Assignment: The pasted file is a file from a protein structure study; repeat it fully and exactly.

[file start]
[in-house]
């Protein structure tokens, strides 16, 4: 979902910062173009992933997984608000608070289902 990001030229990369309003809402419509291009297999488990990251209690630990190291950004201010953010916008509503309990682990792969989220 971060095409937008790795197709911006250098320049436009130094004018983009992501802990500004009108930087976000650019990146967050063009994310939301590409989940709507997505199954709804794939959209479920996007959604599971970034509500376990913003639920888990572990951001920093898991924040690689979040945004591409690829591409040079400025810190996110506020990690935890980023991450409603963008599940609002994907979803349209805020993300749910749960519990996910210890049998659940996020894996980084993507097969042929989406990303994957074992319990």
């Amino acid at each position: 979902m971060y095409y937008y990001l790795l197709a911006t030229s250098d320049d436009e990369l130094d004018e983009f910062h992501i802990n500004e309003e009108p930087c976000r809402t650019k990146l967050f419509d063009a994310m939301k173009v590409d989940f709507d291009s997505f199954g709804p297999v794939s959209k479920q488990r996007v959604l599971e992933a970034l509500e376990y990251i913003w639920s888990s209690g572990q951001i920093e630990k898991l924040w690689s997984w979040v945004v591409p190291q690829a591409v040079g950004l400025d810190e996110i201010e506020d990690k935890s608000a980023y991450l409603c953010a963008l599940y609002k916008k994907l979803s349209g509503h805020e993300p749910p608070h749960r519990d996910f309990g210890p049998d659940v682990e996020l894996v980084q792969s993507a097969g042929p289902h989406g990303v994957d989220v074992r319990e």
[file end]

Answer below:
[in-house]
């Protein structure tokens, strides 16, 4: 979902910062173009992933997984608000608070289902 990001030229990369309003809402419509291009297999488990990251209690630990190291950004201010953010916008509503309990682990792969989220 971060095409937008790795197709911006250098320049436009130094004018983009992501802990500004009108930087976000650019990146967050063009994310939301590409989940709507997505199954709804794939959209479920996007959604599971970034509500376990913003639920888990572990951001920093898991924040690689979040945004591409690829591409040079400025810190996110506020990690935890980023991450409603963008599940609002994907979803349209805020993300749910749960519990996910210890049998659940996020894996980084993507097969042929989406990303994957074992319990």
């Amino acid at each position: 979902m971060y095409y937008y990001l790795l197709a911006t030229s250098d320049d436009e990369l130094d004018e983009f910062h992501i802990n500004e309003e009108p930087c976000r809402t650019k990146l967050f419509d063009a994310m939301k173009v590409d989940f709507d291009s997505f199954g709804p297999v794939s959209k479920q488990r996007v959604l599971e992933a970034l509500e376990y990251i913003w639920s888990s209690g572990q951001i920093e630990k898991l924040w690689s997984w979040v945004v591409p190291q690829a591409v040079g950004l400025d810190e996110i201010e506020d990690k935890s608000a980023y991450l409603c953010a963008l599940y609002k916008k994907l979803s349209g509503h805020e993300p749910p608070h749960r519990d996910f309990g210890p049998d659940v682990e996020l894996v980084q792969s993507a097969g042929p289902h989406g990303v994957d989220v074992r319990e």